By Shurtz, Delon on November 20, 2019.
Two boxes put on display in a Lethbridge courtroom Tuesday only contain Halloween costumes, but customs officers found more than ghosts and goblins when they opened the boxes three years ago after they arrived in a shipment at the Coutts border crossing.
RCMP officer Paul Broadhead, testifying for the Crown during a drug-smuggling case in Lethbridge Court of Queen’s Bench, told the judge and jury the two boxes also contained cocaine.
Broadhead was the officer assigned to be custodian of evidence, gathered after a commercial truck with a load of novelty items arrived at the border in September 2016. Authorities reported at the time that concealed within the load were 34 packages of cocaine, weighing about 40 kilograms and worth between $1 million and $2.4 million.
The driver of the truck, Tejinderpal Singh Sandhu, was arrested and is on trial for the next three weeks on charges of drug possession for the purpose of trafficking and unlawfully importing drugs.
Broadhead testified the two boxes were examined by forensic experts, who, among other things, also tested for fingerprints. But under cross-examination by the accused’s lawyer, Brij Mohan, he said neither the accused’s fingerprints nor DNA were found on the boxes.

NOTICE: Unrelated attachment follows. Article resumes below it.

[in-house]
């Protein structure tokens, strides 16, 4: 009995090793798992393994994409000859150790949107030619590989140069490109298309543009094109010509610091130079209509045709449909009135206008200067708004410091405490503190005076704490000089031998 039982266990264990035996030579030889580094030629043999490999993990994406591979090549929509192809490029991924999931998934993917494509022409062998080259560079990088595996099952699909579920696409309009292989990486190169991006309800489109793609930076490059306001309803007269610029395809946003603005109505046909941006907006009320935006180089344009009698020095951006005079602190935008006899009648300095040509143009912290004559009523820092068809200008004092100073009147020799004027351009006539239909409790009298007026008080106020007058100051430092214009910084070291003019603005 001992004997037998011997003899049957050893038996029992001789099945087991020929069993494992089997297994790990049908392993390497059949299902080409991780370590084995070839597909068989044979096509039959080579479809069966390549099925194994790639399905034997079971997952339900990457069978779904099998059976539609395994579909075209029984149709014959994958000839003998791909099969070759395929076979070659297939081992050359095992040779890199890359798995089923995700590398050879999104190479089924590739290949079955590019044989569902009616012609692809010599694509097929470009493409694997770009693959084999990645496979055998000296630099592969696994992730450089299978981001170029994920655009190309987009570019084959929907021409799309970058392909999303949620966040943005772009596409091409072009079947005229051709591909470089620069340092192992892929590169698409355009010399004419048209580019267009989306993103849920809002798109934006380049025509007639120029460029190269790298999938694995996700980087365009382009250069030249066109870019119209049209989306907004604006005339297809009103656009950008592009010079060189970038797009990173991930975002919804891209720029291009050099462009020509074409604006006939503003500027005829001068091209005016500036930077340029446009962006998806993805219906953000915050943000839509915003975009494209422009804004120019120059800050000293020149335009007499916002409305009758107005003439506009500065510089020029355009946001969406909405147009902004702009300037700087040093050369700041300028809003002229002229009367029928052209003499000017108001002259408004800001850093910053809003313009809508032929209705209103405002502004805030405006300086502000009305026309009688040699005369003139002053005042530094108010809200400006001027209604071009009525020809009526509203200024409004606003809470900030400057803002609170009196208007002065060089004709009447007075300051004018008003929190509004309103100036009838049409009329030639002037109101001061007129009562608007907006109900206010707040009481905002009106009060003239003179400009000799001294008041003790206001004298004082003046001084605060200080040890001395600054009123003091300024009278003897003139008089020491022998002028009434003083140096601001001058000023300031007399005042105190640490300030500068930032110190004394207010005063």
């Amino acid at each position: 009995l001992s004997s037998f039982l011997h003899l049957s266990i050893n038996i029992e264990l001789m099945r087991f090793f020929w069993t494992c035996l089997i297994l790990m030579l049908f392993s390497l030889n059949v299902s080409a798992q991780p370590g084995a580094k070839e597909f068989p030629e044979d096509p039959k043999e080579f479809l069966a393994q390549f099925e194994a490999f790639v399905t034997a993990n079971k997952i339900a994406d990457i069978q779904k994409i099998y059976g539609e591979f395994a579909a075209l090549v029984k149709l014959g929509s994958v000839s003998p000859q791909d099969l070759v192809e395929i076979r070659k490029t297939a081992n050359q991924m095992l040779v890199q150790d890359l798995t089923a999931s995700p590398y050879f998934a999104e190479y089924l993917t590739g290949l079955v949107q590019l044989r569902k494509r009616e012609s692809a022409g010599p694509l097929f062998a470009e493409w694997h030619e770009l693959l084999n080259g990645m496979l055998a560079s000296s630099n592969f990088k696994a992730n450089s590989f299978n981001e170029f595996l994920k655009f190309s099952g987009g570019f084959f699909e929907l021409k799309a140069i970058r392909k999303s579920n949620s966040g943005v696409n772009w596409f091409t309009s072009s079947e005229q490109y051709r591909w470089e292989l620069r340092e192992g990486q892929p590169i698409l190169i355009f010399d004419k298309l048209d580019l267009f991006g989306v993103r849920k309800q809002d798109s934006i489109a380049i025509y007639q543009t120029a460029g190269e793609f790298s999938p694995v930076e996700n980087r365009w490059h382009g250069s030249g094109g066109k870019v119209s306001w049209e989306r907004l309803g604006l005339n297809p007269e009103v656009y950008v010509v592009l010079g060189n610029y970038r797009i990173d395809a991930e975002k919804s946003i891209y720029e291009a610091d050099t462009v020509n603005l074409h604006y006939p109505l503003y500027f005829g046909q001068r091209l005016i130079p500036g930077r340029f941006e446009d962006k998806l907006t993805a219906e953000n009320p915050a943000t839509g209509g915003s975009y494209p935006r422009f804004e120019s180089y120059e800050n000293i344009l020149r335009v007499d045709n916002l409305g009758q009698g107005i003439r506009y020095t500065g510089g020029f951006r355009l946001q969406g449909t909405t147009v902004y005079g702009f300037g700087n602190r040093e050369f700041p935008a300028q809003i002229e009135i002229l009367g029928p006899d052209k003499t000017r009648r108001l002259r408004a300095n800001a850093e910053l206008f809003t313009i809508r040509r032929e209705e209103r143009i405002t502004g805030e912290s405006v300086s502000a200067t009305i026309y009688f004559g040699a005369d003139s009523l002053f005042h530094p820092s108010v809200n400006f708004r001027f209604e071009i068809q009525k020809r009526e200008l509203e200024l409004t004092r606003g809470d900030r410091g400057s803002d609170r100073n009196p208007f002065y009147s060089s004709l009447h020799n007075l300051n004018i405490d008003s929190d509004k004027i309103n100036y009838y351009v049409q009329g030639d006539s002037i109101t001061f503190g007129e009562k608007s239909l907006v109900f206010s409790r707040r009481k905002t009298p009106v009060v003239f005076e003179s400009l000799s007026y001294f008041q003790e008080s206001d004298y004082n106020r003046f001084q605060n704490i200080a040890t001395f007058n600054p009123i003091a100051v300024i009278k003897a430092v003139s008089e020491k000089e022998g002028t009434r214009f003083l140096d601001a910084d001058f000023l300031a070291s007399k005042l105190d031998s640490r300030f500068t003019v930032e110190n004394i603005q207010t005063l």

During his opening remarks at the start of the trial Tuesday, Mohan told the jury the case is “all about common sense,” and whether his client knew the drugs were in his truck. He said he will solve a puzzle containing only four words: “Rai (pronounced rye) is the guy.” Then during his cross-examination of the officer, he asked if forensic examiners found that individual’s fingerprints or DNA on the boxes.
Broadhead said since he wasn’t the primary investigator he doesn’t know if another individual’s fingerprints were found on the boxes. He admitted he had heard the name Rai, but only knew him as the owner of the trailer in which the drugs were found.
During the Crown’s opening remarks to the jury, Dennis Hrabcak said Sandhu was the only occupant of the truck when it arrived at the border en route for Edmonton. He said jurors will realize from evidence that the costume company was not involved in the importation of the drugs.
The trial is scheduled to run until Dec. 6.
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